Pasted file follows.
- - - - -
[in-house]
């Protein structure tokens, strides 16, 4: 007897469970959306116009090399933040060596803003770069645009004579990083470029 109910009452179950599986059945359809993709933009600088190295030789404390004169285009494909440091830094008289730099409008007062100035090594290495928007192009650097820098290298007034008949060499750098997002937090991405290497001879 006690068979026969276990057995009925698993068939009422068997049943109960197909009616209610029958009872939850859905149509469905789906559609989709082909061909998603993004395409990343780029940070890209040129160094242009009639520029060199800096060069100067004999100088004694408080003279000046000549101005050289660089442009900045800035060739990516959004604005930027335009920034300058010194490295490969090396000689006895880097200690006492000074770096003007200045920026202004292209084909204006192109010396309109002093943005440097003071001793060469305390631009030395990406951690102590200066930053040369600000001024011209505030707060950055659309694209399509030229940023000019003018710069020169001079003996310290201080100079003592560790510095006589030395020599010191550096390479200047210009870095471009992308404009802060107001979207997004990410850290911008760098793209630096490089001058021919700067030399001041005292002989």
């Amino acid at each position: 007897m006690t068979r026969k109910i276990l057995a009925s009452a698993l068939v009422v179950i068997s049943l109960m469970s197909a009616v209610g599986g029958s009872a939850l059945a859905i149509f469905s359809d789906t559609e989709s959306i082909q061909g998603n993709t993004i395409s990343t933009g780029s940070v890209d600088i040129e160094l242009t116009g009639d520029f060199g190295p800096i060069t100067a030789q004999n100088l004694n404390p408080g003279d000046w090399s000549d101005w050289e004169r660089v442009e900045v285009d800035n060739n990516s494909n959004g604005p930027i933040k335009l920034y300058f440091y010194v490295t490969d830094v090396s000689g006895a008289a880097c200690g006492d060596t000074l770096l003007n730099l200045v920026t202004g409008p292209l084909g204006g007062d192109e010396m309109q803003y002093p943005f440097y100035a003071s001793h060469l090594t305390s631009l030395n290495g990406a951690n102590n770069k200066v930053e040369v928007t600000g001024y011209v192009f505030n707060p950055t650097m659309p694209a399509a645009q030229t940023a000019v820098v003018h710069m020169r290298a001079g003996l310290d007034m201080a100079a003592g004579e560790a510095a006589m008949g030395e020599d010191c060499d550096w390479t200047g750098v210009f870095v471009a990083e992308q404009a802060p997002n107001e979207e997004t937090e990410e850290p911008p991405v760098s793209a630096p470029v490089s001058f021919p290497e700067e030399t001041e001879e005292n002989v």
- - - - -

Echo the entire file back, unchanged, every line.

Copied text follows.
[in-house]
């Protein structure tokens, strides 16, 4: 007897469970959306116009090399933040060596803003770069645009004579990083470029 109910009452179950599986059945359809993709933009600088190295030789404390004169285009494909440091830094008289730099409008007062100035090594290495928007192009650097820098290298007034008949060499750098997002937090991405290497001879 006690068979026969276990057995009925698993068939009422068997049943109960197909009616209610029958009872939850859905149509469905789906559609989709082909061909998603993004395409990343780029940070890209040129160094242009009639520029060199800096060069100067004999100088004694408080003279000046000549101005050289660089442009900045800035060739990516959004604005930027335009920034300058010194490295490969090396000689006895880097200690006492000074770096003007200045920026202004292209084909204006192109010396309109002093943005440097003071001793060469305390631009030395990406951690102590200066930053040369600000001024011209505030707060950055659309694209399509030229940023000019003018710069020169001079003996310290201080100079003592560790510095006589030395020599010191550096390479200047210009870095471009992308404009802060107001979207997004990410850290911008760098793209630096490089001058021919700067030399001041005292002989």
């Amino acid at each position: 007897m006690t068979r026969k109910i276990l057995a009925s009452a698993l068939v009422v179950i068997s049943l109960m469970s197909a009616v209610g599986g029958s009872a939850l059945a859905i149509f469905s359809d789906t559609e989709s959306i082909q061909g998603n993709t993004i395409s990343t933009g780029s940070v890209d600088i040129e160094l242009t116009g009639d520029f060199g190295p800096i060069t100067a030789q004999n100088l004694n404390p408080g003279d000046w090399s000549d101005w050289e004169r660089v442009e900045v285009d800035n060739n990516s494909n959004g604005p930027i933040k335009l920034y300058f440091y010194v490295t490969d830094v090396s000689g006895a008289a880097c200690g006492d060596t000074l770096l003007n730099l200045v920026t202004g409008p292209l084909g204006g007062d192109e010396m309109q803003y002093p943005f440097y100035a003071s001793h060469l090594t305390s631009l030395n290495g990406a951690n102590n770069k200066v930053e040369v928007t600000g001024y011209v192009f505030n707060p950055t650097m659309p694209a399509a645009q030229t940023a000019v820098v003018h710069m020169r290298a001079g003996l310290d007034m201080a100079a003592g004579e560790a510095a006589m008949g030395e020599d010191c060499d550096w390479t200047g750098v210009f870095v471009a990083e992308q404009a802060p997002n107001e979207e997004t937090e990410e850290p911008p991405v760098s793209a630096p470029v490089s001058f021919p290497e700067e030399t001041e001879e005292n002989v």